mon 21/09/2020

Accolade, Finborough Theatre | reviews, news & interviews

Accolade, Finborough Theatre

Accolade, Finborough Theatre

A rediscovered play offers a timely critique of social hypocrisy

Emlyn Williams may have been dubbed the “Welsh Noël Coward” and the action of his long-neglected Accolade may take place in a drawing room, but there’s little of the smiling social comedy to be found here. Trading sparkling cocktails and repartee for whisky and unpalatable truths, Williams’s play exposes the pinstriped hypocrisy of 1950s society – a society that will press its powdered cheek to all manner of sordidness in the name of Art, while recoiling from even a passing acquaintance with the workaday squalor of its members. Frank, and more than a little apt, the result is a stylish morality play that smuggles a progressive liberal agenda in under its cassock.

Public lies and private lives are at issue here, as we join celebrated novelist Will Trenting (Aden Gillett) on the eve of his investiture (“Even the flowers smell of success”). Loving wife, wholesome son and Nobel Prize all present and correct, the bourgeois fairy tale is interrupted and the drawing room's sanctum breached by two East End acquaintances with noisy talk of parties in Rotherhithe, where the lure of “rowdy, communal, unblushing sex” has taken Trenting regularly from his family duties.

Revelations about Trenting’s Jekyll and Hyde tendencies multiply, and (while the explicit issue here involves an underage girl) the openly bisexual Williams pursues an only faintly veiled agenda about the prejudices and preoccupations of his age. With Alan Johnson’s resignation still fresh in the mind, and fascination with William Hague’s sleeping arrangements still not forgotten, this first revival of the play couldn’t be more neatly timed. That it could have found pertinent appeal at almost any time since its premiere, however, only serves to reinforce Accolade’s case.

In trying to reconcile “a brothel above an East End pub and a Nobel Prize”, the play takes an astonishingly direct approach. Denouncing the cheap promises thwarted by coy cinema fade-outs, Williams pushes beyond and into the blackness, exposing the fragile significance (“Odd how impressive a symbol can be”) of public life and its jarringly selective values.

Graham20Seed20and20Aden20Gillett1For a work about under-age sex, orgies and scandal it’s all rather heartwarming stuff, pulling back at the very last moment from the rather bleaker conclusion surely preordained from the opening scene. The too-understanding wife Rona (Saskia Wickham) and loyalty of publisher Thane Lampeter (Patrick Brennan) chafe against the grain, yet under Blanche McIntyre’s light-handed direction do become almost polished into the action.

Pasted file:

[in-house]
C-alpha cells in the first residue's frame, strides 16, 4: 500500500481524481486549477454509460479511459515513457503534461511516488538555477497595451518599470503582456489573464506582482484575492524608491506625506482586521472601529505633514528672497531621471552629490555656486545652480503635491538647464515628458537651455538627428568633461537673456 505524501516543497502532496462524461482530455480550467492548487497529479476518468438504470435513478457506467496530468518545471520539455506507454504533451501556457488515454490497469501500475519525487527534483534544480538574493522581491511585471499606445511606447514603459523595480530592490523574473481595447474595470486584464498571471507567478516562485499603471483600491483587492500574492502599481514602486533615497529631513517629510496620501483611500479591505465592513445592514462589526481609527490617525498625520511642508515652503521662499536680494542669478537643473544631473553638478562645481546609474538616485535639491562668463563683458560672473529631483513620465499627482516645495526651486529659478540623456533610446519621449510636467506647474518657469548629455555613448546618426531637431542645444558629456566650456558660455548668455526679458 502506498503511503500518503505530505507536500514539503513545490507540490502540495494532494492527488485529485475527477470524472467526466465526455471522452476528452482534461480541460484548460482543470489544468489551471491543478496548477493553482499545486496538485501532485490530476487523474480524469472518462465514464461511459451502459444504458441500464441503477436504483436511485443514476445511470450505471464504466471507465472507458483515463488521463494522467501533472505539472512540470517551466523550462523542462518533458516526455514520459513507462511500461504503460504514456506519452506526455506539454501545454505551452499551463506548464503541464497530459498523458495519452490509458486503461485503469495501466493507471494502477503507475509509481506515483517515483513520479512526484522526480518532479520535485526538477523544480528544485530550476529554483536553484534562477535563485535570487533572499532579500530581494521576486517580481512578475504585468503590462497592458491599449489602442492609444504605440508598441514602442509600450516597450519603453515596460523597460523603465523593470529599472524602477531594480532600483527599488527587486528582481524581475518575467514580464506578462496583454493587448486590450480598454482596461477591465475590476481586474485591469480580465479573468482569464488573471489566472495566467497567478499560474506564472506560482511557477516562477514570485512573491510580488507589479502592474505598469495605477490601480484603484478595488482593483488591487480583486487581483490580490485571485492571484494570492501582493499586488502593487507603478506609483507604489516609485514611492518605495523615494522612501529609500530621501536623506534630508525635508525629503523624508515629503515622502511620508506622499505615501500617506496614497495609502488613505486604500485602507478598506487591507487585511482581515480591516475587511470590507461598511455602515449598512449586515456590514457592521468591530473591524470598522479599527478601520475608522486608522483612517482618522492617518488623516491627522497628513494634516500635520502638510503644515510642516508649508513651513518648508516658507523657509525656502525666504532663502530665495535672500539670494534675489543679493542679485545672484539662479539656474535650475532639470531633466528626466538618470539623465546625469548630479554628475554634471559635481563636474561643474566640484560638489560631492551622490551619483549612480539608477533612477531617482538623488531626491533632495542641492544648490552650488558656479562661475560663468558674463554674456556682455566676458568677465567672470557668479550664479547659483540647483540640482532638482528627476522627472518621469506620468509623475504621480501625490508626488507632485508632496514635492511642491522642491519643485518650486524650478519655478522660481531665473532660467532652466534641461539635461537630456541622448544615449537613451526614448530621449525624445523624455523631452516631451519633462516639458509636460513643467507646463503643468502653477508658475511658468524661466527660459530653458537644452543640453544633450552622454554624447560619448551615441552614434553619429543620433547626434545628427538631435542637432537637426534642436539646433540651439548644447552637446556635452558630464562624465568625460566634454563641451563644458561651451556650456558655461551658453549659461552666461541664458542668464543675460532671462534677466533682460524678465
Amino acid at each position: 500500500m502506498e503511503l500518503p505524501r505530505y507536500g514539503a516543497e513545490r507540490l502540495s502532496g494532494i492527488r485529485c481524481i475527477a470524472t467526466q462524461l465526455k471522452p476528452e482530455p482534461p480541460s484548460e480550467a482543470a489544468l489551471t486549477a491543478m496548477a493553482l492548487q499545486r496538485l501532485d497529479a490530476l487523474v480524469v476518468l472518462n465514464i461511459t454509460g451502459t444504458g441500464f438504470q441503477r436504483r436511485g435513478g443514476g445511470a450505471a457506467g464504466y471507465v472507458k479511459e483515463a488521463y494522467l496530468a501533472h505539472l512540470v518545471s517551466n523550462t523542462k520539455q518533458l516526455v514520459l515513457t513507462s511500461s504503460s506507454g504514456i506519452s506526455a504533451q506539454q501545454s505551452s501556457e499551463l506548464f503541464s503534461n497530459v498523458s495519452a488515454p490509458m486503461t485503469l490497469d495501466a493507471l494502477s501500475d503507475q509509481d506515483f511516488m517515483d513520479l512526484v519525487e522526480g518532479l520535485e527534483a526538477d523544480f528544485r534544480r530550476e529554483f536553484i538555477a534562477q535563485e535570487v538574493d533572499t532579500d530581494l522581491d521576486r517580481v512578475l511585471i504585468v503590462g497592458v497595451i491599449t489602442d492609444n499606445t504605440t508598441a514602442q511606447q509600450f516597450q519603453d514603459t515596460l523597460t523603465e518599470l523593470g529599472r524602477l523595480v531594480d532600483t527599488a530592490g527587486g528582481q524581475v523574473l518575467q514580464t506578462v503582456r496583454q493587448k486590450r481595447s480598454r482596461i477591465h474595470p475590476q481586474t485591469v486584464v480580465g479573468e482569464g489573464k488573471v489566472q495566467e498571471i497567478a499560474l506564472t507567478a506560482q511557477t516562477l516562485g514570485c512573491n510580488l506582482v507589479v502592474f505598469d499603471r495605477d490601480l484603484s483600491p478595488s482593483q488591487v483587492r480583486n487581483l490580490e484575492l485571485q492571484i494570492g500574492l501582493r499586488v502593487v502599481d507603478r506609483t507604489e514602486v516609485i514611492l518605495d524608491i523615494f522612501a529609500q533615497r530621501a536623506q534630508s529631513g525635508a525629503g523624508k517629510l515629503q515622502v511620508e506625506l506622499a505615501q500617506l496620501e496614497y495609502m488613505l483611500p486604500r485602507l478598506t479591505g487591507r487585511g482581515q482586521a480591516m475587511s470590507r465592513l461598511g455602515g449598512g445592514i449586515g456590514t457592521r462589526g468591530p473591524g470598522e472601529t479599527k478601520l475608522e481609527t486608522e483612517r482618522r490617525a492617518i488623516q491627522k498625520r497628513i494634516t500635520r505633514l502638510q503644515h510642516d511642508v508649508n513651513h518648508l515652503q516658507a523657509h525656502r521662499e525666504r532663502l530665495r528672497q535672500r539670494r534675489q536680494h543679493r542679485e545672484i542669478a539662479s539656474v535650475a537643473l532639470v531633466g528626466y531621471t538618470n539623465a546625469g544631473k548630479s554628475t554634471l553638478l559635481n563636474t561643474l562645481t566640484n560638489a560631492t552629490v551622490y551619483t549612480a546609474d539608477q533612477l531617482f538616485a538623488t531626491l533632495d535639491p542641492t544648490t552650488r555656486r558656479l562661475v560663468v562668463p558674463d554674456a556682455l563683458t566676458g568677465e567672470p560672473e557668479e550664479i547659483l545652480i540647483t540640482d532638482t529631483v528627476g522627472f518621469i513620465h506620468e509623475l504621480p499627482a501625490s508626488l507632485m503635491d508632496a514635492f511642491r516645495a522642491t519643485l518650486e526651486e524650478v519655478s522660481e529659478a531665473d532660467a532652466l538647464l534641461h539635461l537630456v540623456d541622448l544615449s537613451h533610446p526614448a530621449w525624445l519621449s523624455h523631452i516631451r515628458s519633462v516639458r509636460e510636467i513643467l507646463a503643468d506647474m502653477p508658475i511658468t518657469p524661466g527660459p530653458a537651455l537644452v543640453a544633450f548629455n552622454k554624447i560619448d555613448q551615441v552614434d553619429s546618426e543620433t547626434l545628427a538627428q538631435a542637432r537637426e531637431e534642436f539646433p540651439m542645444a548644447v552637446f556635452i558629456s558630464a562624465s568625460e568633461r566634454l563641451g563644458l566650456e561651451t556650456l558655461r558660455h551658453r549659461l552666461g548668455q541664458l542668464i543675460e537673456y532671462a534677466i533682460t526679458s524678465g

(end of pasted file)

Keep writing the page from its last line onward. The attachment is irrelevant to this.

Framed in the book-lined intimacy of James Cotterill’s set, Gillett leads a cast who play to the Finborough’s studio space without losing the broader shape of the work. With some self-consciously slick dialogue – “Shall we dispense with the press clippings and get down to the blackmail?” – and comedy, the play could pass effectively enough as a series of artful encounters. That it manages to hold these within a coherent narrative is down to the detail of the performances.

Gillett makes for an appealing anti-hero, striving visibly against the conventions that set his instincts at war with his education. With his swift movements and swifter mood shifts, his physical tension within the confines of the set plays off against Wickham’s softly accommodating (if perhaps a little too assured) calm. Bringing just the right amount of animal energy as Trenting’s after-hours associates, Simon Darwen (Harold) and Olivia Darnley (Phyllis) balance vulgarity with unsophisticated kindness, quietly thwarting expectation.

In a performance of whispering, oozing bitterness as failed blackmailer Daker, The Archers’s Graham Seed (pictured above with Aden Gillett) pulls off a minor miracle. Pathos whines irritatingly in the air, refusing to be swatted aside by his kowtowing humbuggery and alcoholic weakness. He finds his counterbalance in Ian, Trenting’s school-age son (Patrick Osborne, controlling much of the show’s comedy as the innocent source of dramatic irony and screw-turning emotion). Gangling and oblivious, his ingenuousness is deftly handled, undercutting the humour of his disillusionment (“Did you set fire to some ladies, father?”) with disquieting physical sincerity.

Part of the Finborough’s "Rediscoveries UK" season, Williams’s play here makes a strong case for its readmission to the canon. A curious counterpart to the unspoken tensions being played out in this year’s Rattigan anniversary stagings, Williams’s explicit confrontations offer a welcome alternative – period artifice framing distinctly progressive values.

  • Accolade is at the Finborough Theatre, London until 26 February
  • Find Emlyn Williams on Amazon

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